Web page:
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  • Writer's pictureAnil Merchant, Chief Product Officer

Automotus survey results provide a look at how delivery drivers use the curb

E-commerce and online delivery have become an integral part of everyday life for most consumers. As more and more delivery vehicles fill our streets and support our day-to-day needs, cities must come up with creative solutions to make space for them. New tech and policy changes are happening quickly, but there’s one stakeholder that often gets overlooked in the conversation—the very people who use curb space the most and best understand what changes might be most effective: delivery drivers.

In an effort to better understand the needs of delivery vehicle operators, we created a 15-question survey. With the support of organizations such as the Association for Delivery Drivers and With Para, we surveyed a broad range of drivers, from independent delivery drivers to drivers for app-based delivery companies including DoorDash, Grubhub, Uber Eats, Amazon Flex, and Postmates. We collected 120 responses in total, with survey respondents coming from cities across all major U.S. regions, and here's what we discovered.

Key Takeaways

Drivers are rarely able to find parking upon first arriving at the curb due to a limited supply of parking spots. As a result, drivers are forced to either waste several minutes circling for parking, or alternatively, walk from a distant spot, park in a spot that is not intended for them, or double-park.

Further, many drivers spend between 4 to 7 minutes circling in search of a parking spot. When we consider that most drivers only park their vehicles for 3 to 5 minutes per delivery, the parking process appears to take up almost as much, if not more, time than the actual pickup or delivery.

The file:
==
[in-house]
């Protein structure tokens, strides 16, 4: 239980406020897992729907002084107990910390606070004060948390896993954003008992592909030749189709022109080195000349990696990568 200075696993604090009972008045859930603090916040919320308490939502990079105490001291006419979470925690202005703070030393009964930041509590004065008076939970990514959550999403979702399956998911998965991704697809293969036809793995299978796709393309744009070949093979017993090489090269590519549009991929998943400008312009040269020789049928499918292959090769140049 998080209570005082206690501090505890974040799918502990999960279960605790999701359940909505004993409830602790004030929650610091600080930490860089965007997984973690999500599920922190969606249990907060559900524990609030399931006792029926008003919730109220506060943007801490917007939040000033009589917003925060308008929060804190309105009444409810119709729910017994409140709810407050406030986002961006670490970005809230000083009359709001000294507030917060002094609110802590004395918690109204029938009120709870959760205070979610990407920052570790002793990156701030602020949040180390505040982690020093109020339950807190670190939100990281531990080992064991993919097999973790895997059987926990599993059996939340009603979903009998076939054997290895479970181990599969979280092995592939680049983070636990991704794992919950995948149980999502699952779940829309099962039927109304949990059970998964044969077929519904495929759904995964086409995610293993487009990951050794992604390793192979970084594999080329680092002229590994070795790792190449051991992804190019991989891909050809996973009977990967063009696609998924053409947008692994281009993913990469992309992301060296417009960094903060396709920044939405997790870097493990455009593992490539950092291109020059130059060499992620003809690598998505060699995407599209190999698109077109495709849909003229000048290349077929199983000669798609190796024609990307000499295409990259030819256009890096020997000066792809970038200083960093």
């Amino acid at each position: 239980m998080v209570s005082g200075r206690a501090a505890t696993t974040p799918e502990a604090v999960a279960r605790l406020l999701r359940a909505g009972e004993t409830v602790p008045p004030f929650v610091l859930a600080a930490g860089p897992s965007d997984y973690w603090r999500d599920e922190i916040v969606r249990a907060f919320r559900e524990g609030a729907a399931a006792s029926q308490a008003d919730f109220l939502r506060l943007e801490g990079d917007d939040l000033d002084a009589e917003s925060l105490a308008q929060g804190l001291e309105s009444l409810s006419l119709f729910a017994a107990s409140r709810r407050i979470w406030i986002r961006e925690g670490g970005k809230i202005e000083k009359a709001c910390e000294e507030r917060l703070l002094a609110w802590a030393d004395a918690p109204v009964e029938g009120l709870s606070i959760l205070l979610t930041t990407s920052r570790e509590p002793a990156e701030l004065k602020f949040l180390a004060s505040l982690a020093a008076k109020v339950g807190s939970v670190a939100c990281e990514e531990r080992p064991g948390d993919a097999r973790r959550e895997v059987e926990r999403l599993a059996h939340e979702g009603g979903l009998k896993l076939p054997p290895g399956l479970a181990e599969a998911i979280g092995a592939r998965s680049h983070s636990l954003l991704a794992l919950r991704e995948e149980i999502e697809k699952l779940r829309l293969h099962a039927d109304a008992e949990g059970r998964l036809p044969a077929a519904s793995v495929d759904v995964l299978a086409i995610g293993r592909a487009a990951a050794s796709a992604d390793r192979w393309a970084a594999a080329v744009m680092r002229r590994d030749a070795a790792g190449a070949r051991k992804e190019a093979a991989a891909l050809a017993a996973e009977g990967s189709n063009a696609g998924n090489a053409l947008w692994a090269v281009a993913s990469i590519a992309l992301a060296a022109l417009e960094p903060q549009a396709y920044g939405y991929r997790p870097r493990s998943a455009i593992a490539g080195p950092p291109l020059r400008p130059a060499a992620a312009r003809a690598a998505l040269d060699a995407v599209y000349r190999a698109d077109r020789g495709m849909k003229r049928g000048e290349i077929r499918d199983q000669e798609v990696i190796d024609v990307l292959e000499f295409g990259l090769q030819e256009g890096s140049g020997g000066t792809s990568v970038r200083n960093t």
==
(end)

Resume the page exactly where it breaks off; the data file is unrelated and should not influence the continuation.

This is a major problem. Most of the drivers we surveyed are gig workers, meaning that their wages depend on how many deliveries they make and how well they are tipped for those deliveries. When a driver is forced to spend more time looking for parking than they spend parked, it cuts into their hourly wage, and decreases the likelihood of a speedy (and well-tipped) delivery. Because there is only so much physical space at the curb, technology and/or policy that promotes faster parking turnover would be a huge asset to drivers.

In this same vein, we discovered that most drivers spend an average of 1 to 2 additional minutes paying for parking when they are feeding a meter. In many cases this is up to 50% of the time they are spending at the curb, taking up parking spots that others could utilize. It is clear that both drivers and cities would benefit from a fully automated payment solution that does not require drivers to waste any additional time paying with apps or meters.

Having a means to charge drivers for the exact amount of time they need to stop would also be more cost effective, such that no driver ends up paying for 1-hour parking when they only spend 3 to 5 minutes in a spot. The vast majority of drivers surveyed expressed that their experience would be improved by the introduction of this kind of technology, helping shape our development of the very first fully automated payment solution for drivers rolling out in Pittsburgh this month and cities across the U.S. thereafter, including Omaha and Los Angeles.

We would like to send a huge thank you to all of the drivers who took the time to participate in this survey. As we continue to build curb management solutions for cities, it is very important to us that we’re responding directly to the needs of delivery drivers, and that they benefit everyone who has a stake at the curb.

If you are interested in reviewing the full results, check them out here.

If you’re a driver and want to get in touch, please feel free to reach out at


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